The as-built point cloud was slightly out of scale with respect to the BIM model, which affected the accuracy of floor estimation. Automatically equalizing the scale of the as-built point cloud and BIM model should be addressed in future work.

7. Conclusion

Reality capture technologies are improving in level of automation and coverage, which is making it possible to acquire images and 3D point clouds of large, multi-building construction sites. In this work, we proposed BEAM, which is an algorithm that addresses some unique computational challenges that arise in the processing of multi-building point clouds. Firstly, to eliminate coarse and fine non-building noise, we presented a BIM-based building-pass filter. Results with eight point clouds of a three-building construction site showed that the filter offers a robust, flexible, and efficient way to remove both coarse and fine noise, leading to an average point count reduction of 63.32% for our dataset. Additionally, the building-pass filter can easily be applied to multi-building point clouds from other reality capture technologies (such as drones) and is relevant for point clouds of diverse densities. Secondly, in view of the holes in the data and disparity in data quality across buildings, we proposed an alignment strategy in which the best-captured building is selected as the pivot and partial 2D projections of the building are aligned. The registration accuracy was shown to agree well with ground truth, but could be further improved with fine alignment algorithms. We studied how the achieved alignment could facilitate slab analysis by calculating the slab region that could be extracted based on design dimensions. We achieved a mean IoU of 0.83, which we expect is a sufficiently good overlap for slab state analysis. Thirdly, we proposed a base identification strategy using z-histograms that is iteration-independent and could effectively identify the base for the entire dataset despite occlusions. As a result of successful alignment and base identification, floor numbers could be accurately calculated by mapping the height of the aligned cloud with design heights extracted from the BIM model. One floor was misestimated as a result of the small difference in scale between the as-built point cloud and the BIM model. This should be addressed by automatic scale-matching in future work.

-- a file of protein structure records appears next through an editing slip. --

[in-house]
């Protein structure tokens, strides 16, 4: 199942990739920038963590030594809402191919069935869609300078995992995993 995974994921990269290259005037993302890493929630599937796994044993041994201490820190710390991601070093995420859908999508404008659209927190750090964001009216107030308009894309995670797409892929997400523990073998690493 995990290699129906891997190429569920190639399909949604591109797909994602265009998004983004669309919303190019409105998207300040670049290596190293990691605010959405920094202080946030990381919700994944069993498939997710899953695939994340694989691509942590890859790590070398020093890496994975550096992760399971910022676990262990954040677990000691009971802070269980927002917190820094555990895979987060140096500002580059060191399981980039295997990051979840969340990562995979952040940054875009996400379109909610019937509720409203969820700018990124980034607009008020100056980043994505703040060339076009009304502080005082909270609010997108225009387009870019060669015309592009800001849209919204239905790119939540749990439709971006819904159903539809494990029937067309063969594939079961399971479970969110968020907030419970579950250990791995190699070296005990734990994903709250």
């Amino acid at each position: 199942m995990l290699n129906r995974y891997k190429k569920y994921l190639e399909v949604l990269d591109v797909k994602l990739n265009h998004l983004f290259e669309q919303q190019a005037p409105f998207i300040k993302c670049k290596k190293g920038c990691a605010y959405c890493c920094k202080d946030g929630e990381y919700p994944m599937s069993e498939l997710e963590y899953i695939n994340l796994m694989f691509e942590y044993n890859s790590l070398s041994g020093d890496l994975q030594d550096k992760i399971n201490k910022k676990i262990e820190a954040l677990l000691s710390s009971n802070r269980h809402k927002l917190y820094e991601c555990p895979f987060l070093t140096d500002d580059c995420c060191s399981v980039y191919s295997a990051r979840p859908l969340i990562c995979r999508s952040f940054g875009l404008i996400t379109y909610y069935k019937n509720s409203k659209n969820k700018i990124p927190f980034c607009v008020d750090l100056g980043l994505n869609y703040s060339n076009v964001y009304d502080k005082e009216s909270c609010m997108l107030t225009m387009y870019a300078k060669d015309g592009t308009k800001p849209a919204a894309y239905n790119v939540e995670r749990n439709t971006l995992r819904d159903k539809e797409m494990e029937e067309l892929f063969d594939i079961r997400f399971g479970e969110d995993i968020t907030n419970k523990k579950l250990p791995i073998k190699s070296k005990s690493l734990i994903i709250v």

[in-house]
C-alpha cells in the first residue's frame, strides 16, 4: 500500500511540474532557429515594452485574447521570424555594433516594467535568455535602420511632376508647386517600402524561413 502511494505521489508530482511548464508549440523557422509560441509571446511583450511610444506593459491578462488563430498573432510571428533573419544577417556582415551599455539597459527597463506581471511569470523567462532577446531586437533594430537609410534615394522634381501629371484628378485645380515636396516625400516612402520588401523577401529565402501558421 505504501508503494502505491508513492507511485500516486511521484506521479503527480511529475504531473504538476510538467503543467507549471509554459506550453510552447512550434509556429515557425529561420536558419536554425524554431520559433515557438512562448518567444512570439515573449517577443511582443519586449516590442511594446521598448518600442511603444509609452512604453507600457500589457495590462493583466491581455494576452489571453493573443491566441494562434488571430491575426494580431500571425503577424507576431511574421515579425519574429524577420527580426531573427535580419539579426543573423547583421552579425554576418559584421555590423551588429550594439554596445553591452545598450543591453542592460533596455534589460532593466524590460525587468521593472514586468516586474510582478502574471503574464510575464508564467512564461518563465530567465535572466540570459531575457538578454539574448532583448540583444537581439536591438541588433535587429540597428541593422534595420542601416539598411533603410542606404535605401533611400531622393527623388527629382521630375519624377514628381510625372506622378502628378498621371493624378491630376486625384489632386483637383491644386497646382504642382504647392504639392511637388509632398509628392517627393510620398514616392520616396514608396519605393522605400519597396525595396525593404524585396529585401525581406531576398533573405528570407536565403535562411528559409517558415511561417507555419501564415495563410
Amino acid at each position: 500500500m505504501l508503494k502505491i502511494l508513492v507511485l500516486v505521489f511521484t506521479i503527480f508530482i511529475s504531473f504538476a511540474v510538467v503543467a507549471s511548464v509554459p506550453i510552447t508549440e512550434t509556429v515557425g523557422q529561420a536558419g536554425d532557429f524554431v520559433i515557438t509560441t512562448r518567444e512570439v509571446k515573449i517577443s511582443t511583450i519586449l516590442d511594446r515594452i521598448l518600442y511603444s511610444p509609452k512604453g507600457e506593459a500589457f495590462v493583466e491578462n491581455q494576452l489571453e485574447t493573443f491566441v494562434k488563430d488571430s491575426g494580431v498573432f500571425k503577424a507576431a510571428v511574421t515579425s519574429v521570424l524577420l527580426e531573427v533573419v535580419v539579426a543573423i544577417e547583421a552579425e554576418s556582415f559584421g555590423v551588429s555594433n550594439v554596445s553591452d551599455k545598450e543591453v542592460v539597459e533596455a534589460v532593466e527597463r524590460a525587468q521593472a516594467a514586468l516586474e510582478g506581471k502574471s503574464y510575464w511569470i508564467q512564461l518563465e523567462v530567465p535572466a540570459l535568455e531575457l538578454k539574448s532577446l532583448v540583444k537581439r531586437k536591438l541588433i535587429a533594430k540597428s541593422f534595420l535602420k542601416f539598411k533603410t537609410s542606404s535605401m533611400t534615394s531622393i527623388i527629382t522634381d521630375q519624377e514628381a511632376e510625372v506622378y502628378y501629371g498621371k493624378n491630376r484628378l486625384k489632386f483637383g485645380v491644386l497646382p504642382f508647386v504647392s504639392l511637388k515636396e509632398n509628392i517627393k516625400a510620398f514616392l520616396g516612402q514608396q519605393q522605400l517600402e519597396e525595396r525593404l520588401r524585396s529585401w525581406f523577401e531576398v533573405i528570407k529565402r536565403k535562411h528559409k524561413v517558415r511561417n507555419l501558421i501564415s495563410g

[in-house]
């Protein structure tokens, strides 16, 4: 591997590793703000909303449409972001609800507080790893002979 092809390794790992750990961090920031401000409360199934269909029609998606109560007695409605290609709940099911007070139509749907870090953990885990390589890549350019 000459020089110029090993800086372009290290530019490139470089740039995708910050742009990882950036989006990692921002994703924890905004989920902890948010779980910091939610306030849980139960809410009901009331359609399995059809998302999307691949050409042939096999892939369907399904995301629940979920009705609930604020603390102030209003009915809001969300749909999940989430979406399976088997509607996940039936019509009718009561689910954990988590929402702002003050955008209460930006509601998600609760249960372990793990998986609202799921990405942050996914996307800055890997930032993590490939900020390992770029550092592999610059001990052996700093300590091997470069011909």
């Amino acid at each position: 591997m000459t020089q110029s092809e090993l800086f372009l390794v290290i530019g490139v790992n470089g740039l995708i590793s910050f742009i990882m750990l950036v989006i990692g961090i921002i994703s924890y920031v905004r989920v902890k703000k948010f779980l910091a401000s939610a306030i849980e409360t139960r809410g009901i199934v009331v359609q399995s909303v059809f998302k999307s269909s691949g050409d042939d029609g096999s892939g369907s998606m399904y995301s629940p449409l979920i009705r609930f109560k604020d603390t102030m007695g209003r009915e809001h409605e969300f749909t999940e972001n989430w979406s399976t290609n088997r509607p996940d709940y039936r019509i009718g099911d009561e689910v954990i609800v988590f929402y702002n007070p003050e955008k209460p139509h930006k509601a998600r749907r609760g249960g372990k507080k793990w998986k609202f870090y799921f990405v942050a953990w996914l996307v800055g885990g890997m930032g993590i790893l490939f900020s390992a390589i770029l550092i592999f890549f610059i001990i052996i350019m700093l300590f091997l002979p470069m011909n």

The results of this study contribute to real-time construction progress monitoring by offering a fully automated, computationally feasible and accurate method of aligning daily construction site point clouds with as-designed models. This could facilitate remote management of construction sites, better organization of support functions such as procurement and logistics, and more accurate reporting of project status at the company or business unit level. Also, this is one of few works that uses crane camera data, which is an emergent technology that offers many benefits in terms of cost and automation compared with other reality capture techniques.

In future work, we intend to explore automatic recognition of the state of cast-in-place slabs by formulating it as a scene recognition problem that can be solved using a Bag-of-Words approach. Also, we intend to address the issues with data quality by installing fixed cameras on the crane and possibly augmenting them with drone data.

Data Availability Statement

The datasets presented in this article are not readily available because the data belongs to a construction company. Requests to access the datasets should be directed to Mustafa K. Masood, mustafa.1.khalidmasood@aalto.fi.

Author Contributions

MM participated in data collection, designed the experiments, developed the methods, analyzed the results, and wrote the manuscript. AA participated in data collection, developed the coordinate conversion method, and contributed ideas to the other methods and gave critical feedback. OS specified requirements and gave critical feedback. VS gave critical feedback. All authors helped shape the research, analysis, and manuscript.

Conflict of Interest

The authors declare that the research was conducted in the absence of any commercial or financial relationships that could be construed as a potential conflict of interest.

Acknowledgments

We thank YIT for providing the data for this study. The work was supported by the Reality Capture and Digitalizing Construction Workflows research projects funded by Business Finland, Aalto University and a consortium of companies. The work was partially supported by the Profi3 research programme on Digital technology ecosystems by Academy of Finland.

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Keywords: reality capture, multi-building point cloud, building extraction, BIM model, construction site, crane cameras

Citation: Masood MK, Aikala A, Seppänen O and Singh V (2020) Multi-Building Extraction and Alignment for As-Built Point Clouds: A Case Study With Crane Cameras. Front. Built Environ. 6:581295. doi: 10.3389/fbuil.2020.581295

Received: 08 July 2020; Accepted: 24 November 2020;
Published: 21 December 2020.

Edited by:

Kevin Han, North Carolina State University, United States

Reviewed by:

Qian Wang, National University of Singapore, Singapore
Uwe M. Stilla, Technical University of Munich (TUM), Germany
Ali Khaloo, Cornell University, United States

Copyright © 2020 Masood, Aikala, Seppänen and Singh. This is an open-access article distributed under the terms of the Creative Commons Attribution License (CC BY). The use, distribution or reproduction in other forums is permitted, provided the original author(s) and the copyright owner(s) are credited and that the original publication in this journal is cited, in accordance with accepted academic practice. No use, distribution or reproduction is permitted which does not comply with these terms.

*Correspondence: Mustafa K. Masood, mustafa.1.khalidmasood@aalto.fi